They found Lena in Jeb’s attic.

At the end, Jeffrey went by Sara’s house to check on her. Sara told him she was resigning from her coroner position because it was too hard to see him every day. Jeffrey asked her out on a date. Sara said it wouldn’t work, but in the end agreed to the date.

The title comes from a symptom of Nightshade, which Jeb had used to drug all the women. Blindsightedness meant that even if the women had seen Jeb, they might not remember any of his features.

What I’m left wondering…

Why wasn’t Lena surprised when Jeb showed up at her house? She just said “oh hey” and left him at the open door while she went to turn the kettle off. There was no mention of them knowing each other–I’d be puzzled if my pharmacist showed up at my door, even if I knew him from around town.

Why did Jeb suddenly start leaving bodies for Sara? Twelve years had passed since his sister’s death, and they had previously dated. It was mentioned that there were some other attacks in surrounding towns that likely were him, but it wasn’t explained why he suddenly left Sibyl and Julia in Sara’s path.

The Review: 

My first Karin Slaughter book was The Kept Woman, which is approximately book nine in the Will Trent series after it merges with Grant County. I loved it even though I didn’t get all of the backstory, so I jumped back to the beginning of the series to get the full story. 

I read this series in full long before I started this blog, but wanted to outline all of it for anyone that’s reading it for the first time. I am a huge Karin Slaughter fan and 100% will read anything she writes. You can technically read KS’s books out of order, but I always urge people to read them in order of publication year, starting with Grant County and continuing on to Will Trent. It seems like many readers my age heard of Karin Slaughter around 2018 when The Kept Woman and some of her standalone books came out, and they often don’t realize that The Kept Woman, The Last Widow, and The Silent Wife are part of a series. 

In honor of the Will Trent TV show coming out in 2023, I’m re-reading the whole series and providing reviews and summaries this time around. I don’t often re-read books, so it says something special about this series that I want to!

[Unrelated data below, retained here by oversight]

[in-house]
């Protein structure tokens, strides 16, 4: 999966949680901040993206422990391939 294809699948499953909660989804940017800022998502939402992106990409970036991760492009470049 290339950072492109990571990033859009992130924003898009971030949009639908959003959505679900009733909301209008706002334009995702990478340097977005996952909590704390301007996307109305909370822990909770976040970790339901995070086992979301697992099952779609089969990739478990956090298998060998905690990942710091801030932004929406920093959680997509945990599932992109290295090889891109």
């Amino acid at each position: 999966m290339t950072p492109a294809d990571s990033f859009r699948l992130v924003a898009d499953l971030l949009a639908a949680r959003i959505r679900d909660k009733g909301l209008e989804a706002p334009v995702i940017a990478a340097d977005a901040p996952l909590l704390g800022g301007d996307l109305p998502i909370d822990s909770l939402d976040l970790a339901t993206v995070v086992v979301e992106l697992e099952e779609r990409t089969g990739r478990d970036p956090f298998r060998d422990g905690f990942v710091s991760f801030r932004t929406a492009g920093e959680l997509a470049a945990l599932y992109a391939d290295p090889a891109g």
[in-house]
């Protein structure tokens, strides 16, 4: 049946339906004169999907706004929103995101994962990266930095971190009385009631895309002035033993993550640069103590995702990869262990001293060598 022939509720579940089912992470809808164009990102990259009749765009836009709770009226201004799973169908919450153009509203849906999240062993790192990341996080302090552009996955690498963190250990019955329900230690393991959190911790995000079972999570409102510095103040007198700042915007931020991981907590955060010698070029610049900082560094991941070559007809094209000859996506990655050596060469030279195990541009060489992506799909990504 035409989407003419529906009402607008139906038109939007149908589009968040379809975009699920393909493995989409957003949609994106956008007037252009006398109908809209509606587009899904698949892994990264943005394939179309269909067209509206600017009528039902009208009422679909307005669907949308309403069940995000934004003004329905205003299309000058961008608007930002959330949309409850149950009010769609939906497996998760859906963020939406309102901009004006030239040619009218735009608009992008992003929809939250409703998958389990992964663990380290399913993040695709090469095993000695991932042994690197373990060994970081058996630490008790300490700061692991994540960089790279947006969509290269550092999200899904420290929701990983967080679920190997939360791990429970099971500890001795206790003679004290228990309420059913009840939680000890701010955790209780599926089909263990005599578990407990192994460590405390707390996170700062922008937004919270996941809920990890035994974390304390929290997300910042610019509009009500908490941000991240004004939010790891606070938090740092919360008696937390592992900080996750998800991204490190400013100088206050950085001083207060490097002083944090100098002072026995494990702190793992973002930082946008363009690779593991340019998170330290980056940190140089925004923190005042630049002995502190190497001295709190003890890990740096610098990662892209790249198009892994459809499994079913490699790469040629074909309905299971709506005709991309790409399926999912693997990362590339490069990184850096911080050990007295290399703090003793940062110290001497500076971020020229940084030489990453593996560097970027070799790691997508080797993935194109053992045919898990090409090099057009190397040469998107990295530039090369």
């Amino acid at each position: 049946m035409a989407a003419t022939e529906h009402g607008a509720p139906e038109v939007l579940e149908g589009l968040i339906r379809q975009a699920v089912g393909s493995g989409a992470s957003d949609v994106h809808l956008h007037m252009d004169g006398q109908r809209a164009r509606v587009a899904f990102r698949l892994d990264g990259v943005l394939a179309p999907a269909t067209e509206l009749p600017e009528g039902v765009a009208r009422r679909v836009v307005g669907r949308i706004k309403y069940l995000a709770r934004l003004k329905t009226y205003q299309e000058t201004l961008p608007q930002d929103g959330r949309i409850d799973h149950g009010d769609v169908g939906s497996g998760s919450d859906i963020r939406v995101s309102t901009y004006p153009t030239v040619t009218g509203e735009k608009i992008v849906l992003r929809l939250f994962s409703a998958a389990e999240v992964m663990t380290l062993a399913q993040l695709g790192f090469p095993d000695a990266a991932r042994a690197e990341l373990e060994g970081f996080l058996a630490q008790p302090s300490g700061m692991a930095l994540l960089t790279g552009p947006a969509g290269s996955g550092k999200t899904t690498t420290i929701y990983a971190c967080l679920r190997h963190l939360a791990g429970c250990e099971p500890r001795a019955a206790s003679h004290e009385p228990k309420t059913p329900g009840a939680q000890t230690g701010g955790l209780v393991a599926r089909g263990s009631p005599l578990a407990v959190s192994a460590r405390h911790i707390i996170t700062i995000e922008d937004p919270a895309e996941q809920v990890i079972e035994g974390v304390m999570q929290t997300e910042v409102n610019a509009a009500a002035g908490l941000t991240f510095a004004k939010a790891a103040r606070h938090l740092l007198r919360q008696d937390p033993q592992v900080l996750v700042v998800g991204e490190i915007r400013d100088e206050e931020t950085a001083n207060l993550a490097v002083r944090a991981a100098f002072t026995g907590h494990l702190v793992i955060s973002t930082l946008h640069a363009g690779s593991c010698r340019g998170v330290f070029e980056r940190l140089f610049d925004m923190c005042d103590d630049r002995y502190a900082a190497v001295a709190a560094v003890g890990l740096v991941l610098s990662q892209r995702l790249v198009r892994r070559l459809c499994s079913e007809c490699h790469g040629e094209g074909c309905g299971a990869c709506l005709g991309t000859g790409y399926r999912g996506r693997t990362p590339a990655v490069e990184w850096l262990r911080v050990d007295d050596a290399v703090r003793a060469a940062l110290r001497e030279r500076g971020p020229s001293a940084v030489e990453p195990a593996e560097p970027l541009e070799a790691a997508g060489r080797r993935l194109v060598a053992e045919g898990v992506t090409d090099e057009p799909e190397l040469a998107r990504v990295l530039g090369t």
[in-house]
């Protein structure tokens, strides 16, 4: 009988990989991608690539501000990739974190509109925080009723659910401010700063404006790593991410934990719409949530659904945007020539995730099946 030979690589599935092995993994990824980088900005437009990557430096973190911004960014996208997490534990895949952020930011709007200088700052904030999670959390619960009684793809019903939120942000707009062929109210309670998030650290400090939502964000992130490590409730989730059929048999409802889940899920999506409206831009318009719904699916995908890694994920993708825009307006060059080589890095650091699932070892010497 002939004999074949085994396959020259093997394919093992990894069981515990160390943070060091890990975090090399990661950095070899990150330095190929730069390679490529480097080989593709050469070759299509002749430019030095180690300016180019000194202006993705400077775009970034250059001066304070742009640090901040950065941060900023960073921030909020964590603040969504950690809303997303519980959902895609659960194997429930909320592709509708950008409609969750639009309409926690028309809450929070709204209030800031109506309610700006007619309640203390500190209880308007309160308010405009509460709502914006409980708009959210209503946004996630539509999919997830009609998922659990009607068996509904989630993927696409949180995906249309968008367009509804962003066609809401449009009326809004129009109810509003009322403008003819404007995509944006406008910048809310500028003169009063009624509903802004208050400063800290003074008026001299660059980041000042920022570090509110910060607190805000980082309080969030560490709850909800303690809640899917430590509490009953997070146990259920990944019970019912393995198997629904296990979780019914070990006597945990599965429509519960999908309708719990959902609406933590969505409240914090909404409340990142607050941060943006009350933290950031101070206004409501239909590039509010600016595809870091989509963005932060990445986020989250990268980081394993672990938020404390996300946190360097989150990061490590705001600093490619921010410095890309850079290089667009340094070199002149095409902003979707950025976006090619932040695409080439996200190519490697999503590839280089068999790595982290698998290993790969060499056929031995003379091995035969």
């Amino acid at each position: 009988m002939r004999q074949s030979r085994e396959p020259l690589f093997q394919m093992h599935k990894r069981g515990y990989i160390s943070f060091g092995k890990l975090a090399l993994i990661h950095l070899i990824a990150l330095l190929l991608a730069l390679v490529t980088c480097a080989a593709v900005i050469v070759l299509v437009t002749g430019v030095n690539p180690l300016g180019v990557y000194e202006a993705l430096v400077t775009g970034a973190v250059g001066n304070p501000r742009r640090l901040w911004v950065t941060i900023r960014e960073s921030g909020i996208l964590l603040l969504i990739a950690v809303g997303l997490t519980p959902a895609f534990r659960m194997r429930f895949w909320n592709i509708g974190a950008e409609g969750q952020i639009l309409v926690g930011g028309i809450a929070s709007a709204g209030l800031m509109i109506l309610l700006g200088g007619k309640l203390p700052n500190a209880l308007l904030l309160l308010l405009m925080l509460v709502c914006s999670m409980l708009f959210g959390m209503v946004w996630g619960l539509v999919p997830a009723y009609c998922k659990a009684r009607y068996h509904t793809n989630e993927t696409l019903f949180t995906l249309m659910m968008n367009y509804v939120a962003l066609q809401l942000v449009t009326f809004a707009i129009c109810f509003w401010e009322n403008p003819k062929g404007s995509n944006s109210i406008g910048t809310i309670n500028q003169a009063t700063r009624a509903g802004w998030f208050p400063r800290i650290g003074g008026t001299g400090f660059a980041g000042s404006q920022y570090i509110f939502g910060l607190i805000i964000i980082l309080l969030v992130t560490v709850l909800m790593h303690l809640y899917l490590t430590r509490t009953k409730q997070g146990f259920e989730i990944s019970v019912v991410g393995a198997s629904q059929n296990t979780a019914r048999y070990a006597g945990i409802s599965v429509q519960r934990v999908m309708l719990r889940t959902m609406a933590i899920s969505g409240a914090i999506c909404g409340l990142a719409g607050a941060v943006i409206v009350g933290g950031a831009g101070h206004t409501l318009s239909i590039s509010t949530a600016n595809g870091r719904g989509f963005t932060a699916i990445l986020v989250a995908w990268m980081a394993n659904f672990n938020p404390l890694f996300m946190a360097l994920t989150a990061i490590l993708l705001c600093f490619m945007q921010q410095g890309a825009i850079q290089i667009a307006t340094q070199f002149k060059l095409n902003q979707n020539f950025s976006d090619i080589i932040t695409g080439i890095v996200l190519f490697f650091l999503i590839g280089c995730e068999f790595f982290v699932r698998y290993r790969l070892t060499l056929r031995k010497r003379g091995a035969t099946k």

Blindsighted is a gory crime thriller full of trigger warnings so certainly not for everyone, but I love the amount of procedural detail KS puts into her books. I did remember who the killer was as well as most of the storyline, but it was so fun to read this story at a leisurely pace and see what I might have missed my first time around. I still find Karin’s writing incredible after all these years. The plot is so well thought out and expertly executed, the procedure is knowledgeable and detailed, and the gore is unmatched. It’s an absolute joy to read that stands up to the test of time.

A big part of the magic of this series is in the romance. I’m Team Will overall, but there is something to be said for Sara and Jeffrey’s second-chance romance. At this point, I’m still not the biggest Jeffrey fan–he cheated on her because she was working two jobs!–but I’m excited to see if my opinion of him has changed at all when I read Kisscut.

If you haven’t read this series yet (and if you don’t mind your thrillers gory), I absolutely recommend starting at the beginning with Blindsighted. If you jumped into the series with The Last Widow or The Silent Wife, it is so worth going back to the start!

If you’ve already read Blindsighted, jump to my review of Kisscut here.

If you’re looking for a matching set of the Grant County books, most of them are included in this set, which I purchased recently and love!

Grant County books in order

A Faint Cold Fear
Beyond Reach

Follow me on Bloglovin’!

We're trying to grow our mailing list. If you join us and stick around, you will automatically be entered into two giveaways as a token of our thanks. And that's just the start!


Leave a Reply

Your email address will not be published. Required fields are marked *